His scientific interests lie mostly in Immunology, Virology, Viral replication, Inflammation and Receptor. His research in Immunology intersects with topics in Reverse cholesterol transport, Macrophage and Cholesterol, Apolipoprotein B. Michael Bukrinsky works in the field of Virology, focusing on Virus in particular.
His work on Viral entry as part of general Viral replication study is frequently connected to Neuronal damage, therefore bridging the gap between diverse disciplines of science and establishing a new relationship between them. His Inflammation study incorporates themes from Chemotaxis and Immune system. He interconnects Extracellular and Cell biology in the investigation of issues within Receptor.
Michael Bukrinsky focuses on Virology, Cell biology, Immunology, Virus and Viral replication. His Virology research includes elements of Nuclear transport, Nuclear localization sequence, Cell culture and Provirus. His Nuclear transport study integrates concerns from other disciplines, such as Cell cycle and Viral matrix protein.
Michael Bukrinsky has included themes like Macrophage, Cyclophilin A and ABCA1 in his Cell biology study. His work carried out in the field of Immunology brings together such families of science as Extracellular and Cholesterol. His studies deal with areas such as Molecular biology and Reverse transcriptase as well as Viral replication.
The scientist’s investigation covers issues in Cell biology, Virology, ABCA1, Cholesterol and Immunology. Michael Bukrinsky combines subjects such as Inflammation, Endocytosis, Transcriptome and Gene with his study of Cell biology. His work on Viral replication as part of general Virology study is frequently linked to RNA polymerase II, therefore connecting diverse disciplines of science.
His ABCA1 research integrates issues from Molecular biology, Efflux, Downregulation and upregulation and Calnexin. As part of one scientific family, Michael Bukrinsky deals mainly with the area of Cholesterol, narrowing it down to issues related to the Immune system, and often Viral life cycle, Virus Integration, Cell nucleus and Receptor. His work on Virus diseases as part of general Immunology research is frequently linked to Population, Evening and Classics, bridging the gap between disciplines.
His primary areas of study are Cell biology, ABCA1, Lipid raft, Cholesterol and Inflammation. His study of Signal transduction is a part of Cell biology. His work on ATP Binding Cassette Transporter 1 as part of general ABCA1 research is often related to Liver X receptor, thus linking different fields of science.
In Inflammation, Michael Bukrinsky works on issues like Pathogenesis, which are connected to Cypa, Apolipoprotein E and Reverse cholesterol transport. His studies in Immunology integrate themes in fields like HIV Long Terminal Repeat, Transcription, Drug and Virology. He integrates Virology and Functional genomics in his studies.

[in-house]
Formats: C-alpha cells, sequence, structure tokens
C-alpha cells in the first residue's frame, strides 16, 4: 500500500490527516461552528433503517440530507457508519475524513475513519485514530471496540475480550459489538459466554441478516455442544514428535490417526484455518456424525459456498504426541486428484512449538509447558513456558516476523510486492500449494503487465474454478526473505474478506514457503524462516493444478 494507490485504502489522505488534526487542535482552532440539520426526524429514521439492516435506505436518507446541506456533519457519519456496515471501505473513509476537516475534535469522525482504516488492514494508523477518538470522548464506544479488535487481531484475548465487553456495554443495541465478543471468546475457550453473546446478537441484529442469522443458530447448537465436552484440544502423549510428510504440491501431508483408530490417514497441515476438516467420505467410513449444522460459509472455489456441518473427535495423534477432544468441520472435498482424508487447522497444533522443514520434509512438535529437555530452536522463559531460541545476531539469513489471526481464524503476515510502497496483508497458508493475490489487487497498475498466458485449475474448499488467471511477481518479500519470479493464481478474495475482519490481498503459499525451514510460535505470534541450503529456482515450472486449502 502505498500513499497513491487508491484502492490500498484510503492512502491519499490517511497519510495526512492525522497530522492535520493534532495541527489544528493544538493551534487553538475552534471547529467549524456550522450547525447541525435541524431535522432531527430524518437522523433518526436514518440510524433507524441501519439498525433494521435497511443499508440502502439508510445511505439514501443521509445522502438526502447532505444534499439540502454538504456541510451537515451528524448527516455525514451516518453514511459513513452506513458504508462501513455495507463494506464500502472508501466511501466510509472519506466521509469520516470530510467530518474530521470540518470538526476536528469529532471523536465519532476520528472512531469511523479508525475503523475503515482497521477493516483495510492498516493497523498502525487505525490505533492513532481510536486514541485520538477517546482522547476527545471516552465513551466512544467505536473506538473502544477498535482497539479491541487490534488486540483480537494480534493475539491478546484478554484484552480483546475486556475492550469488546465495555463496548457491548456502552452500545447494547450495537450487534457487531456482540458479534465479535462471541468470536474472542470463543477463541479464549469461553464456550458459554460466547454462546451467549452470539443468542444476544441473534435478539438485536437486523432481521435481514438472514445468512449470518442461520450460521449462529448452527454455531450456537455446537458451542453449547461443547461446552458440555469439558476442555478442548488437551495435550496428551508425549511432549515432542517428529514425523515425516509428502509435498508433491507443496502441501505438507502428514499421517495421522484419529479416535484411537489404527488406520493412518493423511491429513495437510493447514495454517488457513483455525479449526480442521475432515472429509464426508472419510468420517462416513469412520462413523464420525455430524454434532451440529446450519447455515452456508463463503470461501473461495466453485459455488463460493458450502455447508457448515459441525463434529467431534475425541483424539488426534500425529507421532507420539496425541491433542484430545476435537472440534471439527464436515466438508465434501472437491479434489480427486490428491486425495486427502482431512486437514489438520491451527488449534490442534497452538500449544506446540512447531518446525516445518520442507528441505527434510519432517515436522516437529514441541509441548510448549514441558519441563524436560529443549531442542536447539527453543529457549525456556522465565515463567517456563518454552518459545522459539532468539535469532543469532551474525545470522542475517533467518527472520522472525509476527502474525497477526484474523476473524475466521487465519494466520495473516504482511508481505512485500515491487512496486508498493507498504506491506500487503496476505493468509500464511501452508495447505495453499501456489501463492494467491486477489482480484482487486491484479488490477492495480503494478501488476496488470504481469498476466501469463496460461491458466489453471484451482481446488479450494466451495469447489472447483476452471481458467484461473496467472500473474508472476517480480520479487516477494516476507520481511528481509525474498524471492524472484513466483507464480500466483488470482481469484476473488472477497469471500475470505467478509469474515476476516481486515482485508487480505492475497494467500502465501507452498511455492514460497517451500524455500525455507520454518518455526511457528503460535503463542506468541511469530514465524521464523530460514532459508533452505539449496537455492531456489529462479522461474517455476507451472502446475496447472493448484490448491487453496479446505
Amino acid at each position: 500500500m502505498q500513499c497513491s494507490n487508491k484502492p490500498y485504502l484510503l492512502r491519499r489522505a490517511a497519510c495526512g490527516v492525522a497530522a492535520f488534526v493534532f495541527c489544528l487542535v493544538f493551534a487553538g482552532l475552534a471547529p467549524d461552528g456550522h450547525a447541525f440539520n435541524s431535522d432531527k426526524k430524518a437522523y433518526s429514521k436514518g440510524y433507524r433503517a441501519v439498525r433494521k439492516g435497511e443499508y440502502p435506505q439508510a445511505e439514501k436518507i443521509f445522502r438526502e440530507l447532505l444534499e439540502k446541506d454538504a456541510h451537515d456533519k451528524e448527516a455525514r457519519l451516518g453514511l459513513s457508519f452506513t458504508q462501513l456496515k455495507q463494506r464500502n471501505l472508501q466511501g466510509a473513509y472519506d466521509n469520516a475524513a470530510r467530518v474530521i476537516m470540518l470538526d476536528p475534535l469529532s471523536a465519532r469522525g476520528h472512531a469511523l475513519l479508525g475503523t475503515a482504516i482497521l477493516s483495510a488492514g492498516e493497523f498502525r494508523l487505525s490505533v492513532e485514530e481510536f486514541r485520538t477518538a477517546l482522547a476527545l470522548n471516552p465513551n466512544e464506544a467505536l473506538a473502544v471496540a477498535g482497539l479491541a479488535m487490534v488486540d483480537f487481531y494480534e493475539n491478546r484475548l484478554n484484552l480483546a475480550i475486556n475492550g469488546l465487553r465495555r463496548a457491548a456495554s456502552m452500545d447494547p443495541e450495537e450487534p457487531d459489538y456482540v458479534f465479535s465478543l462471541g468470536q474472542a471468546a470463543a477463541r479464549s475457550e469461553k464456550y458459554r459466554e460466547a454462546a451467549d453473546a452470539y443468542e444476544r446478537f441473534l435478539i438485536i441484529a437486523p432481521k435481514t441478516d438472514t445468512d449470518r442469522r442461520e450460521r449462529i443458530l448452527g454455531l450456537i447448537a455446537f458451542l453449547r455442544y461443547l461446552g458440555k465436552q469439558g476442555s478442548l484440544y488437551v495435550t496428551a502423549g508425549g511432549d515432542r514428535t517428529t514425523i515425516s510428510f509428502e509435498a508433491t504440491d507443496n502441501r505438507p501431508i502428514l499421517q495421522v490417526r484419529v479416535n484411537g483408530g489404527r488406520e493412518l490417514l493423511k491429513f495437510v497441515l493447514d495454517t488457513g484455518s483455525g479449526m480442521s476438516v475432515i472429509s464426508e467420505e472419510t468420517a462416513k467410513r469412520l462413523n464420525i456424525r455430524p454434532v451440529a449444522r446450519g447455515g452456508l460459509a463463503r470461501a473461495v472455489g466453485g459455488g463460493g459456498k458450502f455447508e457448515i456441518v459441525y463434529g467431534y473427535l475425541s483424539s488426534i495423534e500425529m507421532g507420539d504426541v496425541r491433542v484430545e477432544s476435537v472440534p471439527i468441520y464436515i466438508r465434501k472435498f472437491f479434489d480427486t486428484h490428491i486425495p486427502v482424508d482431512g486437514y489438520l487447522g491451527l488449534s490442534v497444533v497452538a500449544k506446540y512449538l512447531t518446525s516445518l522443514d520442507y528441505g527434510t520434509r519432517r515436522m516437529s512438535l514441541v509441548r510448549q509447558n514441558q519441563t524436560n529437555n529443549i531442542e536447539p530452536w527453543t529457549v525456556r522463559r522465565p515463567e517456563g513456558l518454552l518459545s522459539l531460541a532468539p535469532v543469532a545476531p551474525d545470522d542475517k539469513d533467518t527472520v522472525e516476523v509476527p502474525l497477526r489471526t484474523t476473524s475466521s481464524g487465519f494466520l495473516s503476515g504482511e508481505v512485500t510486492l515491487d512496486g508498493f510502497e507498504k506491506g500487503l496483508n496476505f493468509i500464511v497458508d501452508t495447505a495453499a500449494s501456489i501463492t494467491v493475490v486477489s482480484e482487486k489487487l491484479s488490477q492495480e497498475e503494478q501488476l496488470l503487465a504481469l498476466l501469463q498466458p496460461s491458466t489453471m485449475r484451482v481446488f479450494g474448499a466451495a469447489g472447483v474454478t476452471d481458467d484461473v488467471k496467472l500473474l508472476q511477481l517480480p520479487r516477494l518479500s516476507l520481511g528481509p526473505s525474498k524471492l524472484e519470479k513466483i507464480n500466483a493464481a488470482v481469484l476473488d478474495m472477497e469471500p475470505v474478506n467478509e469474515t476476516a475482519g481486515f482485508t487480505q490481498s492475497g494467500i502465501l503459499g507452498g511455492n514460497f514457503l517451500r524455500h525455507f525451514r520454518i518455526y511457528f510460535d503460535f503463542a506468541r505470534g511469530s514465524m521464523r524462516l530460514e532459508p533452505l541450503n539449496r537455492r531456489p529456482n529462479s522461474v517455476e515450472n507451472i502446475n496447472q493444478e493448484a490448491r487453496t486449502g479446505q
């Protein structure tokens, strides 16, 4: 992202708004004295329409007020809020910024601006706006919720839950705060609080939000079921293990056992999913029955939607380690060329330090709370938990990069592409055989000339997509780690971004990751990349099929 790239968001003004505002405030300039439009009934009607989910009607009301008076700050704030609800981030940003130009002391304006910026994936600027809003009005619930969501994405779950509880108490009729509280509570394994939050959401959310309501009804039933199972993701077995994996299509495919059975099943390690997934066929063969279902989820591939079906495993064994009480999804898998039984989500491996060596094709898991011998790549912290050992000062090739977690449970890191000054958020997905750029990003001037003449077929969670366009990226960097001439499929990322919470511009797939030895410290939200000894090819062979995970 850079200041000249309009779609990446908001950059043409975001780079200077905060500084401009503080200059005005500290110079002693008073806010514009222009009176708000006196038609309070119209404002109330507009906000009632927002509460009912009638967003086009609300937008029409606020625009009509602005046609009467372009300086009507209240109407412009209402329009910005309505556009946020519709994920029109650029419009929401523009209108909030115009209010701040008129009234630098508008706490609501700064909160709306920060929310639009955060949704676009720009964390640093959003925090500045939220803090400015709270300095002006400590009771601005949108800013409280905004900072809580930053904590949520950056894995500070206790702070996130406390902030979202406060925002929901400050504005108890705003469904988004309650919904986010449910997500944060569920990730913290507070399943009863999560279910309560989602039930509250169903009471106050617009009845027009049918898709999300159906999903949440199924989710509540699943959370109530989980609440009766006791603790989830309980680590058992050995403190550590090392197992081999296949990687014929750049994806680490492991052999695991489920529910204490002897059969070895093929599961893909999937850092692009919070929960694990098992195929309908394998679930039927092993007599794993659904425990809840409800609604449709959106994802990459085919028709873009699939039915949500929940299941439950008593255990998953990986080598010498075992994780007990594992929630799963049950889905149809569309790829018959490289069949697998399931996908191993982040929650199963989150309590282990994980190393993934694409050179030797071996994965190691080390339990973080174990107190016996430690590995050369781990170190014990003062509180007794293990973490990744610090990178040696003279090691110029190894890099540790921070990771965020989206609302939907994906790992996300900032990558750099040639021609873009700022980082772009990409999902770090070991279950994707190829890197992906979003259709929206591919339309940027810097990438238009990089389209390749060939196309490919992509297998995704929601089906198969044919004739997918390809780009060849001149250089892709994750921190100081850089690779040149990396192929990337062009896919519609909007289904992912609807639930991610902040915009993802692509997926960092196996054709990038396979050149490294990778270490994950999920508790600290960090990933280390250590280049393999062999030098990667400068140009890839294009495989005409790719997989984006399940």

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A nuclear localization signal within HIV-1 matrix protein that governs infection of non-dividing cells
Michael I. Bukrinsky;Sheryl Haggerty;Michael P. Dempsey;Natalia Sharova.
The Vpr protein of human immunodeficiency virus type 1 influences nuclear localization of viral nucleic acids in nondividing host cells
Nina K. Heinzinger;Michael I. Bukrinsky;Sheryl A. Haggerty;Anna M. Ragland.
Proceedings of the National Academy of Sciences of the United States of America (1994)
Active nuclear import of human immunodeficiency virus type 1 preintegration complexes.
Michael I. Bukrinsky;Natalia Sharova;Michael P. Dempsey;Trevor L. Stanwick.
Proceedings of the National Academy of Sciences of the United States of America (1992)
Quiescent T lymphocytes as an inducible virus reservoir in HIV-1 infection
M. I. Bukrinsky;T. L. Stanwick;M. P. Dempsey;M. Stevenson.
Association of integrase, matrix, and reverse transcriptase antigens of human immunodeficiency virus type 1 with viral nucleic acids following acute infection
M I Bukrinsky;N Sharova;T L McDonald;T Pushkarskaya;T Pushkarskaya.
Proceedings of the National Academy of Sciences of the United States of America (1993)
Viral protein R regulates nuclear import of the HIV‐1 pre‐integration complex
Serguei Popov;Michael Rexach;Gabriele Zybarth;Norbert Reiling.
The EMBO Journal (1998)
Regulation of nitric oxide synthase activity in human immunodeficiency virus type 1 (HIV-1)-infected monocytes: implications for HIV-associated neurological disease.
Michael I. Bukrinsky;Hans S L M Nottet;Helena Schmidtmayerova;Helena Schmidtmayerova;Larisa Dubrovsky.
Journal of Experimental Medicine (1995)
Active site residues of cyclophilin A are crucial for its signaling activity via CD147.
Vyacheslav Yurchenko;Gabriele Zybarth;Matthew O'Connor;Wei Wei Dai.
Journal of Biological Chemistry (2002)
Human immunodeficiency virus impairs reverse cholesterol transport from macrophages.
Zahedi A Mujawar;Honor May Rose;Matthew P Morrow;Tatiana Pushkarsky.
PLOS Biology (2006)
Cytokine-stimulated astrocytes damage human neurons via a nitric oxide mechanism.
Chun C. Chao;Shuxian Hu;Wen S. Sheng;Dingfang Bu.
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